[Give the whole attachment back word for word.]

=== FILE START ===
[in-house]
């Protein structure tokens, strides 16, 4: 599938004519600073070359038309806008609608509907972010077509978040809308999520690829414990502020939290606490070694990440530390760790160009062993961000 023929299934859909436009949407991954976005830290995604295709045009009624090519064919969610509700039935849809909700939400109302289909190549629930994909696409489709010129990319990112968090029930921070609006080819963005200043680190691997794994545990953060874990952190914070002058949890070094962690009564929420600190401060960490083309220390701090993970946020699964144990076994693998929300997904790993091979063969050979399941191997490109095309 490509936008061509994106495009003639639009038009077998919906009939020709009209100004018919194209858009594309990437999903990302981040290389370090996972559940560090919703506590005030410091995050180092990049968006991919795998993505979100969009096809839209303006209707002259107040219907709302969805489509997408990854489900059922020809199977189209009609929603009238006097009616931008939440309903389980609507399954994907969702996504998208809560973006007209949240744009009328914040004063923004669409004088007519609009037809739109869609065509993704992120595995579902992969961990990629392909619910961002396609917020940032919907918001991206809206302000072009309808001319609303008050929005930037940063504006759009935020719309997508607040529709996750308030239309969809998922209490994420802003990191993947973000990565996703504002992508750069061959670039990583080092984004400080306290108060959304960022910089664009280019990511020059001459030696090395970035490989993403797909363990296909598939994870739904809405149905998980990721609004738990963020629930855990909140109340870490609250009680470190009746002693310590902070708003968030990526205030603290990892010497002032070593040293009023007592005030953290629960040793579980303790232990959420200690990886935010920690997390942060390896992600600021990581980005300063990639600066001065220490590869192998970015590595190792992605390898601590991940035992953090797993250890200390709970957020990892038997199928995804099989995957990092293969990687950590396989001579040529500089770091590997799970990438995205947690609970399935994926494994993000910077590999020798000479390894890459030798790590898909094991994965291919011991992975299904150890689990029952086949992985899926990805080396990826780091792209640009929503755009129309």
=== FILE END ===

[in-house]
């Protein structure tokens, strides 16, 4: 599938004519600073070359038309806008609608509907972010077509978040809308999520690829414990502020939290606490070694990440530390760790160009062993961000 023929299934859909436009949407991954976005830290995604295709045009009624090519064919969610509700039935849809909700939400109302289909190549629930994909696409489709010129990319990112968090029930921070609006080819963005200043680190691997794994545990953060874990952190914070002058949890070094962690009564929420600190401060960490083309220390701090993970946020699964144990076994693998929300997904790993091979063969050979399941191997490109095309 490509936008061509994106495009003639639009038009077998919906009939020709009209100004018919194209858009594309990437999903990302981040290389370090996972559940560090919703506590005030410091995050180092990049968006991919795998993505979100969009096809839209303006209707002259107040219907709302969805489509997408990854489900059922020809199977189209009609929603009238006097009616931008939440309903389980609507399954994907969702996504998208809560973006007209949240744009009328914040004063923004669409004088007519609009037809739109869609065509993704992120595995579902992969961990990629392909619910961002396609917020940032919907918001991206809206302000072009309808001319609303008050929005930037940063504006759009935020719309997508607040529709996750308030239309969809998922209490994420802003990191993947973000990565996703504002992508750069061959670039990583080092984004400080306290108060959304960022910089664009280019990511020059001459030696090395970035490989993403797909363990296909598939994870739904809405149905998980990721609004738990963020629930855990909140109340870490609250009680470190009746002693310590902070708003968030990526205030603290990892010497002032070593040293009023007592005030953290629960040793579980303790232990959420200690990886935010920690997390942060390896992600600021990581980005300063990639600066001065220490590869192998970015590595190792992605390898601590991940035992953090797993250890200390709970957020990892038997199928995804099989995957990092293969990687950590396989001579040529500089770091590997799970990438995205947690609970399935994926494994993000910077590999020798000479390894890459030798790590898909094991994965291919011991992975299904150890689990029952086949992985899926990805080396990826780091792209640009929503755009129309």